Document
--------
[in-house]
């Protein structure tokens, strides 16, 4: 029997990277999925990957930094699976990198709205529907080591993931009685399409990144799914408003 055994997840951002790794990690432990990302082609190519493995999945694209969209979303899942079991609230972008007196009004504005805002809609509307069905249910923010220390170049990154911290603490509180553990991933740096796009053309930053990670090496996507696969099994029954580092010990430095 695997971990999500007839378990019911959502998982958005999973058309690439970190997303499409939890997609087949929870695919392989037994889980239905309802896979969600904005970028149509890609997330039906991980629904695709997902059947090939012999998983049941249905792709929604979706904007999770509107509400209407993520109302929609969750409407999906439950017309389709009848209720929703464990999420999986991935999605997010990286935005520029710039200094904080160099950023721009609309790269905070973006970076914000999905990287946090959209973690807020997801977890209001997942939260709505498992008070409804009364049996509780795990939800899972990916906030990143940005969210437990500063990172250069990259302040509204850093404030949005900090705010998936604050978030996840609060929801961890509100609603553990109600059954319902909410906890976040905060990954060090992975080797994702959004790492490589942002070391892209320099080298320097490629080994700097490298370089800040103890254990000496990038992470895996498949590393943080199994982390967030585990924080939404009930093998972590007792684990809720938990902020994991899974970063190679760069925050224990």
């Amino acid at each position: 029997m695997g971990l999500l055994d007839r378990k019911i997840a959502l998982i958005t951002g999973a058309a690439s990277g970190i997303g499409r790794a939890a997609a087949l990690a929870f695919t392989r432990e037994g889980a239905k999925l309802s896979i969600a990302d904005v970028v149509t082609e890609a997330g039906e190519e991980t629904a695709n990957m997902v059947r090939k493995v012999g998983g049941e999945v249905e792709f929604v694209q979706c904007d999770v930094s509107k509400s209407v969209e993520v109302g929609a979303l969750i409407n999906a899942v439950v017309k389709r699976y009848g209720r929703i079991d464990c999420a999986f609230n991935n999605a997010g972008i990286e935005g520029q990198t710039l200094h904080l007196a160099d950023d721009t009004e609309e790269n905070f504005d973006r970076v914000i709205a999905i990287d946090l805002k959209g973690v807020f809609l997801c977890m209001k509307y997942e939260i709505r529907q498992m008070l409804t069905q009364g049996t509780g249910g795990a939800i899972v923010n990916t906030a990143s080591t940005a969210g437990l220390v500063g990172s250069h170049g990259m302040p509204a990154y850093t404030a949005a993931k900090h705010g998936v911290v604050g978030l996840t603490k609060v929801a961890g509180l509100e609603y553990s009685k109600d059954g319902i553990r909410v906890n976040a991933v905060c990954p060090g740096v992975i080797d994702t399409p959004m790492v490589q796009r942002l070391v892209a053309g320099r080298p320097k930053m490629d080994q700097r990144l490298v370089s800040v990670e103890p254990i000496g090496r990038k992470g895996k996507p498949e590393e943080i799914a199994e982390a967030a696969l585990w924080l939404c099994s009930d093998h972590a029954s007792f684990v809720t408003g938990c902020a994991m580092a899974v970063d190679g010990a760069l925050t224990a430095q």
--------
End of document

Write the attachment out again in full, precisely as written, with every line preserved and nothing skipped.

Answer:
[in-house]
């Protein structure tokens, strides 16, 4: 029997990277999925990957930094699976990198709205529907080591993931009685399409990144799914408003 055994997840951002790794990690432990990302082609190519493995999945694209969209979303899942079991609230972008007196009004504005805002809609509307069905249910923010220390170049990154911290603490509180553990991933740096796009053309930053990670090496996507696969099994029954580092010990430095 695997971990999500007839378990019911959502998982958005999973058309690439970190997303499409939890997609087949929870695919392989037994889980239905309802896979969600904005970028149509890609997330039906991980629904695709997902059947090939012999998983049941249905792709929604979706904007999770509107509400209407993520109302929609969750409407999906439950017309389709009848209720929703464990999420999986991935999605997010990286935005520029710039200094904080160099950023721009609309790269905070973006970076914000999905990287946090959209973690807020997801977890209001997942939260709505498992008070409804009364049996509780795990939800899972990916906030990143940005969210437990500063990172250069990259302040509204850093404030949005900090705010998936604050978030996840609060929801961890509100609603553990109600059954319902909410906890976040905060990954060090992975080797994702959004790492490589942002070391892209320099080298320097490629080994700097490298370089800040103890254990000496990038992470895996498949590393943080199994982390967030585990924080939404009930093998972590007792684990809720938990902020994991899974970063190679760069925050224990």
């Amino acid at each position: 029997m695997g971990l999500l055994d007839r378990k019911i997840a959502l998982i958005t951002g999973a058309a690439s990277g970190i997303g499409r790794a939890a997609a087949l990690a929870f695919t392989r432990e037994g889980a239905k999925l309802s896979i969600a990302d904005v970028v149509t082609e890609a997330g039906e190519e991980t629904a695709n990957m997902v059947r090939k493995v012999g998983g049941e999945v249905e792709f929604v694209q979706c904007d999770v930094s509107k509400s209407v969209e993520v109302g929609a979303l969750i409407n999906a899942v439950v017309k389709r699976y009848g209720r929703i079991d464990c999420a999986f609230n991935n999605a997010g972008i990286e935005g520029q990198t710039l200094h904080l007196a160099d950023d721009t009004e609309e790269n905070f504005d973006r970076v914000i709205a999905i990287d946090l805002k959209g973690v807020f809609l997801c977890m209001k509307y997942e939260i709505r529907q498992m008070l409804t069905q009364g049996t509780g249910g795990a939800i899972v923010n990916t906030a990143s080591t940005a969210g437990l220390v500063g990172s250069h170049g990259m302040p509204a990154y850093t404030a949005a993931k900090h705010g998936v911290v604050g978030l996840t603490k609060v929801a961890g509180l509100e609603y553990s009685k109600d059954g319902i553990r909410v906890n976040a991933v905060c990954p060090g740096v992975i080797d994702t399409p959004m790492v490589q796009r942002l070391v892209a053309g320099r080298p320097k930053m490629d080994q700097r990144l490298v370089s800040v990670e103890p254990i000496g090496r990038k992470g895996k996507p498949e590393e943080i799914a199994e982390a967030a696969l585990w924080l939404c099994s009930d093998h972590a029954s007792f684990v809720t408003g938990c902020a994991m580092a899974v970063d190679g010990a760069l925050t224990a430095q």